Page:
Katiana's SongRich Stigall
by IV Whitman from Source of Grace Blog
There are many forgotten places on Earth that seem far from heaven. A post-earthquake Haitian tent city is one of them. When I first visited Haiti in 2010, nine months after the earthquake, the devastation and poverty were so acute that it seemed unreal, even surreal.
Pancaked buildings lined the cracked road to Leogane, the epicenter of the 7.2 magnitude quake. Parentless and abandoned children, now on their own, clambered through the rubble-strewn streets. Makeshift tent cities, created in the days following the disaster, became permanent homes for hundreds of thousands of Haitians.
It is one thing to see a tent city from the air conditioned buffer of a closed-windowed vehicle. But it is entirely, completely, and unfathomably different altogether to step inside, take a breath, and hold the hand of one of its little orphaned children. The memory, especially the smell, like a scar, never goes away.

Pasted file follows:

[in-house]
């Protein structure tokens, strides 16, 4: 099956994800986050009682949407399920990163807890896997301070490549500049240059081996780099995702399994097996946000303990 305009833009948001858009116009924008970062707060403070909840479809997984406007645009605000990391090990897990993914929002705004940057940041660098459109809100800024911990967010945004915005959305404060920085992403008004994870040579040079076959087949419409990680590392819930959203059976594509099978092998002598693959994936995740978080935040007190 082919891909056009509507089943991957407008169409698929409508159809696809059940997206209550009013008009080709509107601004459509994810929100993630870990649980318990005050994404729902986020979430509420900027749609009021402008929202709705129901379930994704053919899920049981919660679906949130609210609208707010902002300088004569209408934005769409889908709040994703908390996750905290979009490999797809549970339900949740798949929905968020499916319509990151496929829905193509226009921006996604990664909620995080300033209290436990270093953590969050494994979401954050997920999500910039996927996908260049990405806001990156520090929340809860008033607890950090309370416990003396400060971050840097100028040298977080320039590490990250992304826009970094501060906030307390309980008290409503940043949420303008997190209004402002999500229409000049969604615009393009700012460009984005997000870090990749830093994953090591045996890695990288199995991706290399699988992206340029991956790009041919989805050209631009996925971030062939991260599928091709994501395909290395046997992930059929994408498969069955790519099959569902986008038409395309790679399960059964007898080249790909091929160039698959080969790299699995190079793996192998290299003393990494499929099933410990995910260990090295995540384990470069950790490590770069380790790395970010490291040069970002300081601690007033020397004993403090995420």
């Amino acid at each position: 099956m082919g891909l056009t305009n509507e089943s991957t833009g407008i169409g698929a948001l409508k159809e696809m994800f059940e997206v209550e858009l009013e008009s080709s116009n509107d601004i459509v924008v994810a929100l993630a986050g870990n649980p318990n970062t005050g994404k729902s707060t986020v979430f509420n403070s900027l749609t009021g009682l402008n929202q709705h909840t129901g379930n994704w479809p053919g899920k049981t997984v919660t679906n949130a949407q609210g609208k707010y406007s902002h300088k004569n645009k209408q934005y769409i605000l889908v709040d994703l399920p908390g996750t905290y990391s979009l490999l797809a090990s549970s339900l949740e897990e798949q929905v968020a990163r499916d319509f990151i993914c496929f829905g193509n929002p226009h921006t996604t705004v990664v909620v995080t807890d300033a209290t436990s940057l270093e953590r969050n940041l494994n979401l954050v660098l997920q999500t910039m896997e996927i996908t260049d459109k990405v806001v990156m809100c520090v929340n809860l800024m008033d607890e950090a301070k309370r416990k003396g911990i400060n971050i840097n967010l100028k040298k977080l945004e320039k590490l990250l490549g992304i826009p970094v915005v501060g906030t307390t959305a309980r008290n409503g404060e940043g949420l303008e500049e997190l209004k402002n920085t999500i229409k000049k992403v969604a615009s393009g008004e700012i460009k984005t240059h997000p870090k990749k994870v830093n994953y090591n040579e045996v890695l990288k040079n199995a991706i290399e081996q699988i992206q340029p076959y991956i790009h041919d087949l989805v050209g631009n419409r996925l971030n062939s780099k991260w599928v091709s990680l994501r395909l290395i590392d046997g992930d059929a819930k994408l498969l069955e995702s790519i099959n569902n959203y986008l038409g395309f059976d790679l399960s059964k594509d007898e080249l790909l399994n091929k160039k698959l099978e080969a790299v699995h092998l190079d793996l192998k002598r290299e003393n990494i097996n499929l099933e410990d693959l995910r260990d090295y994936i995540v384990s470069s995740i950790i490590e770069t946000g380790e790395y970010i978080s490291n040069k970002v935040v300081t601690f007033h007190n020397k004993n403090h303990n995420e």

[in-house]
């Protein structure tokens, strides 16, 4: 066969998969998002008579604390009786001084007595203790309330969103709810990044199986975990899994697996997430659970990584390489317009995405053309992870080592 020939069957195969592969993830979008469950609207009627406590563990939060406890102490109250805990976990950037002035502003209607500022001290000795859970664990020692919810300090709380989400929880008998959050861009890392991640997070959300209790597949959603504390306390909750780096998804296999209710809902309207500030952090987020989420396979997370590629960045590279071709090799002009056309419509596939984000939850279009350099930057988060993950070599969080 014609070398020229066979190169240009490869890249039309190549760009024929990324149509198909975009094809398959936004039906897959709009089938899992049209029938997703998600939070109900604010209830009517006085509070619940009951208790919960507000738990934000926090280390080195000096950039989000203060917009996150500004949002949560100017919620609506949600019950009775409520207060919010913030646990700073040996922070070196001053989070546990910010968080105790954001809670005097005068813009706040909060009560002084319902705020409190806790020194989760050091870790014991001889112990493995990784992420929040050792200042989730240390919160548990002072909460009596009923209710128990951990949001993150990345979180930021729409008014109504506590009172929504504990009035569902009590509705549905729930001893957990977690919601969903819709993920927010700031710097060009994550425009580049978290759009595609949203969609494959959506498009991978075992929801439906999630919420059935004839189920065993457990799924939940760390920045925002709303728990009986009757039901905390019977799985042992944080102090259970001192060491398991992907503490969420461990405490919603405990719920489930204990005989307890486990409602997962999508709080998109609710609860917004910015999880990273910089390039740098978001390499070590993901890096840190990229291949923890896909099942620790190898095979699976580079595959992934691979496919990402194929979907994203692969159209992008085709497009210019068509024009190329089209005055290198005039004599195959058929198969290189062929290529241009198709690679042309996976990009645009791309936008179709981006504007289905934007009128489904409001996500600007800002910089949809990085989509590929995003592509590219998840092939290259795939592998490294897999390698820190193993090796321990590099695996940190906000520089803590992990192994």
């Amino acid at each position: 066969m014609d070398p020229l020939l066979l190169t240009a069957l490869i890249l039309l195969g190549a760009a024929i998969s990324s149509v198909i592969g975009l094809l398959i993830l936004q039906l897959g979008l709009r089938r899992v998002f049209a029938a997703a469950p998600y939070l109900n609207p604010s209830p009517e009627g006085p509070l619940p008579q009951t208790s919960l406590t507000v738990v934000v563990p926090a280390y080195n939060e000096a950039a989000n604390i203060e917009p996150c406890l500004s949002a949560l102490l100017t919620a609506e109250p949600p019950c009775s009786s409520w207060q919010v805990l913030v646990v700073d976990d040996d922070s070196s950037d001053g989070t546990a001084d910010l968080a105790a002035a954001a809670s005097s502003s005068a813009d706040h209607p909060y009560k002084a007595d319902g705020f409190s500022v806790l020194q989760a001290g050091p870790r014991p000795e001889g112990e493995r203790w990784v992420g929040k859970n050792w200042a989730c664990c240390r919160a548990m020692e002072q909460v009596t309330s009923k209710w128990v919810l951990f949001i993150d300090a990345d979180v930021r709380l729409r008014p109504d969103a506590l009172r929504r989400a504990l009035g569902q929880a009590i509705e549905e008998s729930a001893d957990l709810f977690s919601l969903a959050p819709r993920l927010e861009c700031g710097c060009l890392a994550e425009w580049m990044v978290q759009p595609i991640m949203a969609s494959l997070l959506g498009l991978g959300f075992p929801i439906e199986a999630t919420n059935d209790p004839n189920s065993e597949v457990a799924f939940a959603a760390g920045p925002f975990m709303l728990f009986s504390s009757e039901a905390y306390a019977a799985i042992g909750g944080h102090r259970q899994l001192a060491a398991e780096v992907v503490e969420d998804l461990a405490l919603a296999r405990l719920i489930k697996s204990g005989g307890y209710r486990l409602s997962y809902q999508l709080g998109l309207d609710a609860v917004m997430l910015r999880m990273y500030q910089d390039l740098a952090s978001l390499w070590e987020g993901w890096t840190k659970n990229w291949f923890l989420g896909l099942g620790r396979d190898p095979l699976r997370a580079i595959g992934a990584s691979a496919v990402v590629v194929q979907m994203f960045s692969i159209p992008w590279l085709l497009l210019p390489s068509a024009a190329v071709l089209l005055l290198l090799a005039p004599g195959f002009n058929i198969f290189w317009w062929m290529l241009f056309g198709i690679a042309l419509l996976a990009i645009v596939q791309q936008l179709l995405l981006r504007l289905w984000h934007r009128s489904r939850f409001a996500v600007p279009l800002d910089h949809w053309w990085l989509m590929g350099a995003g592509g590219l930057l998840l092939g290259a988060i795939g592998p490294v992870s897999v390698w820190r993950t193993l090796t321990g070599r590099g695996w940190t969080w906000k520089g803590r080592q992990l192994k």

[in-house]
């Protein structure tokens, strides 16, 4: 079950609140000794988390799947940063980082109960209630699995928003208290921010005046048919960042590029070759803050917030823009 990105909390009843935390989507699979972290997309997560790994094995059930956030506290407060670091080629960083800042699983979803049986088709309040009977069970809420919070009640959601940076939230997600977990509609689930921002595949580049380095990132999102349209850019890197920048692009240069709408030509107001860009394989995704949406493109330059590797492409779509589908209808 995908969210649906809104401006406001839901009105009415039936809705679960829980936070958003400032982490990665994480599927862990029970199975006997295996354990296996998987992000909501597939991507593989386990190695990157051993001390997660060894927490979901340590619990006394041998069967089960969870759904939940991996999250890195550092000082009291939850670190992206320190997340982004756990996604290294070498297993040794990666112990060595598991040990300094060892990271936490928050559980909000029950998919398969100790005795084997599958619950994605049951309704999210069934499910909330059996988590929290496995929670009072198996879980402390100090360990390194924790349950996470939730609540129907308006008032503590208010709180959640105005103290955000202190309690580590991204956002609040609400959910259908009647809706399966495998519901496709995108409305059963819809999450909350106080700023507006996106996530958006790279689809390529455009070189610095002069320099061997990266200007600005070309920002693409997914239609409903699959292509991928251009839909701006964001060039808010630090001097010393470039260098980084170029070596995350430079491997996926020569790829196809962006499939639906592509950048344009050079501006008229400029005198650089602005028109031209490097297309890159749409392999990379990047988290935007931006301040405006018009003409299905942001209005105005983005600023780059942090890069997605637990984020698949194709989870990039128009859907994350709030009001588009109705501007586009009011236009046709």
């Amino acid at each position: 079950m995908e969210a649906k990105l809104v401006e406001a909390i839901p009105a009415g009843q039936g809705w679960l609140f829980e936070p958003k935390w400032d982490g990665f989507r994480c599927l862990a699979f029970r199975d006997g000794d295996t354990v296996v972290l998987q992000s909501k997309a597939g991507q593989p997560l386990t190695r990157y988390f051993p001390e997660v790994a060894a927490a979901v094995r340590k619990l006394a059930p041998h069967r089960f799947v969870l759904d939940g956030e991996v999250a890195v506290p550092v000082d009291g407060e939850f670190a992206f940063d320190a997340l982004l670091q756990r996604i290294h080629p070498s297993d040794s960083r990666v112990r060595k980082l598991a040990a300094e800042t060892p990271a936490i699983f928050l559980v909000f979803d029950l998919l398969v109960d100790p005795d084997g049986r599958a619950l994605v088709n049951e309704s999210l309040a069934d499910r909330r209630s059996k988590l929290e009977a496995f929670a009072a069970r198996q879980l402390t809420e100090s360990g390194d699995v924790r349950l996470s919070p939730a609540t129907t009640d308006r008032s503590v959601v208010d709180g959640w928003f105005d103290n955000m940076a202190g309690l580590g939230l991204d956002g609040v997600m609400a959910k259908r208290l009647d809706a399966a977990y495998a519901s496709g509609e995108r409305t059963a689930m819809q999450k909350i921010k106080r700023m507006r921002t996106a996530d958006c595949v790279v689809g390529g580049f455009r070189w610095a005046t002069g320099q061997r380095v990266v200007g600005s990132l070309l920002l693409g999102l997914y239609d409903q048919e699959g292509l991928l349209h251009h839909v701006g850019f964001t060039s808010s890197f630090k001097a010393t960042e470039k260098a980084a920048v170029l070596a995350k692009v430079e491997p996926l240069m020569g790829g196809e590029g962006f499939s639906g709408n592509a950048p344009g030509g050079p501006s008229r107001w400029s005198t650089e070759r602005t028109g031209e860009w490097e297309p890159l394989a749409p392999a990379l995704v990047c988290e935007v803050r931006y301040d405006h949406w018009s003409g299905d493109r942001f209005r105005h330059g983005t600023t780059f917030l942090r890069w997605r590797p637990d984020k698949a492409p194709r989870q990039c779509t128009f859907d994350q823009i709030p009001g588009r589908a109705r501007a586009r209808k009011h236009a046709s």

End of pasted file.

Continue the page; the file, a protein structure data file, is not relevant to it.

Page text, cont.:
Yet, out of the dust, trash and rubble comes beauty.
Fast forward to last Saturday night. As our vision trip team was assembling on the rooftop of the Jumecourt Inn on the outskirts of Port-au-Prince, I heard a young Haitian women named Katiana singing a relaxed, lilting song in Creole as she sat at her sewing machine.